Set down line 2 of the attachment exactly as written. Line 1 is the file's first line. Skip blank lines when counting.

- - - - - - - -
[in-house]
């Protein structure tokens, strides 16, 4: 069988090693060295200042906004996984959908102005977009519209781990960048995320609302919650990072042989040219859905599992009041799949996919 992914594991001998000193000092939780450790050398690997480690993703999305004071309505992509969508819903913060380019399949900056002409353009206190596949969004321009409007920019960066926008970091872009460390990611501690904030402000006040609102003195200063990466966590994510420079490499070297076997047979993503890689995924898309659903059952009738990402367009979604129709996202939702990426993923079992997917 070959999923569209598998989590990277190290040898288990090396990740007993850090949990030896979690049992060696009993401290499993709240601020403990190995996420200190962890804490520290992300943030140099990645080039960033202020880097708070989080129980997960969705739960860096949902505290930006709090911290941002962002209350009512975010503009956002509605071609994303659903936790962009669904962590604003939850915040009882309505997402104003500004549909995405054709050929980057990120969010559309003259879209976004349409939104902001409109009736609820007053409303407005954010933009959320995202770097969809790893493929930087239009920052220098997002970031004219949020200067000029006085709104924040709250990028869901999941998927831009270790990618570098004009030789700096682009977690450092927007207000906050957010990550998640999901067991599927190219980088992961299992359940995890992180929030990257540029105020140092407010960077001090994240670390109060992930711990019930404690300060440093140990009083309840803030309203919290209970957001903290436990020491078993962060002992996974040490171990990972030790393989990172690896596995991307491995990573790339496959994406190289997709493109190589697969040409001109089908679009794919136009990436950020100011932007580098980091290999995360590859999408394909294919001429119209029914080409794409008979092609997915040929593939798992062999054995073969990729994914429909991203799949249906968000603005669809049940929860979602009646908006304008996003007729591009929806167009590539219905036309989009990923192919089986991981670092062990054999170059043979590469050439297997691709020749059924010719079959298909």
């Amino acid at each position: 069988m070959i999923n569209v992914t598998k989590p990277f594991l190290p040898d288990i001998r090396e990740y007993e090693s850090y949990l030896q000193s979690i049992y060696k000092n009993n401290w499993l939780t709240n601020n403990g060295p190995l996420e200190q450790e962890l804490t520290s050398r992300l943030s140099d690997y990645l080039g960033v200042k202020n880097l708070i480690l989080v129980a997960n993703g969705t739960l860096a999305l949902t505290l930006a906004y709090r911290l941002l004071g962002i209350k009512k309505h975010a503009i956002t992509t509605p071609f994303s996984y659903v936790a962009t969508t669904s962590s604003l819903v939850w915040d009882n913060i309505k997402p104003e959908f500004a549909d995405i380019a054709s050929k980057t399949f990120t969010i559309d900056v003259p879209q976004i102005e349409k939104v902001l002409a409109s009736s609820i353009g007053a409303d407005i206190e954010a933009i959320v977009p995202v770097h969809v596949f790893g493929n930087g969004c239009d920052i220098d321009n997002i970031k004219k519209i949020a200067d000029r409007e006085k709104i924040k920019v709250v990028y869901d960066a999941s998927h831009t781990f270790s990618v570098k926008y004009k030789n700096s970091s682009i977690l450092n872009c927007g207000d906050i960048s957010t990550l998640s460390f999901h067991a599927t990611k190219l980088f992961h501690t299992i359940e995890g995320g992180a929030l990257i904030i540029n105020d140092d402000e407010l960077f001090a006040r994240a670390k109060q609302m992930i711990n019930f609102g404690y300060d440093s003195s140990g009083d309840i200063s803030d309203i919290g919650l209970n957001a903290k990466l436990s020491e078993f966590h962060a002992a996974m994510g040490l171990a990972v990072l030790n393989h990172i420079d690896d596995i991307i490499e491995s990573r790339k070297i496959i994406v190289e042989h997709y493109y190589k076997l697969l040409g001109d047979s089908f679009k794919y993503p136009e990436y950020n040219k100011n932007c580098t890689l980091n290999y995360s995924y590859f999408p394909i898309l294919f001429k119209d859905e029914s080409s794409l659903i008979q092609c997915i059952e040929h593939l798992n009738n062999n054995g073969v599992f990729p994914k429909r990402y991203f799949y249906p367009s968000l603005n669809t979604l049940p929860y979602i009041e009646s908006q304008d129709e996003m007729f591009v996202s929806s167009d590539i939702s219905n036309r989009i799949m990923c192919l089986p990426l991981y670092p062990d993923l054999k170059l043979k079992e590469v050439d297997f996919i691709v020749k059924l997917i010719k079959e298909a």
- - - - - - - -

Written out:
């Protein structure tokens, strides 16, 4: 069988090693060295200042906004996984959908102005977009519209781990960048995320609302919650990072042989040219859905599992009041799949996919 992914594991001998000193000092939780450790050398690997480690993703999305004071309505992509969508819903913060380019399949900056002409353009206190596949969004321009409007920019960066926008970091872009460390990611501690904030402000006040609102003195200063990466966590994510420079490499070297076997047979993503890689995924898309659903059952009738990402367009979604129709996202939702990426993923079992997917 070959999923569209598998989590990277190290040898288990090396990740007993850090949990030896979690049992060696009993401290499993709240601020403990190995996420200190962890804490520290992300943030140099990645080039960033202020880097708070989080129980997960969705739960860096949902505290930006709090911290941002962002209350009512975010503009956002509605071609994303659903936790962009669904962590604003939850915040009882309505997402104003500004549909995405054709050929980057990120969010559309003259879209976004349409939104902001409109009736609820007053409303407005954010933009959320995202770097969809790893493929930087239009920052220098997002970031004219949020200067000029006085709104924040709250990028869901999941998927831009270790990618570098004009030789700096682009977690450092927007207000906050957010990550998640999901067991599927190219980088992961299992359940995890992180929030990257540029105020140092407010960077001090994240670390109060992930711990019930404690300060440093140990009083309840803030309203919290209970957001903290436990020491078993962060002992996974040490171990990972030790393989990172690896596995991307491995990573790339496959994406190289997709493109190589697969040409001109089908679009794919136009990436950020100011932007580098980091290999995360590859999408394909294919001429119209029914080409794409008979092609997915040929593939798992062999054995073969990729994914429909991203799949249906968000603005669809049940929860979602009646908006304008996003007729591009929806167009590539219905036309989009990923192919089986991981670092062990054999170059043979590469050439297997691709020749059924010719079959298909």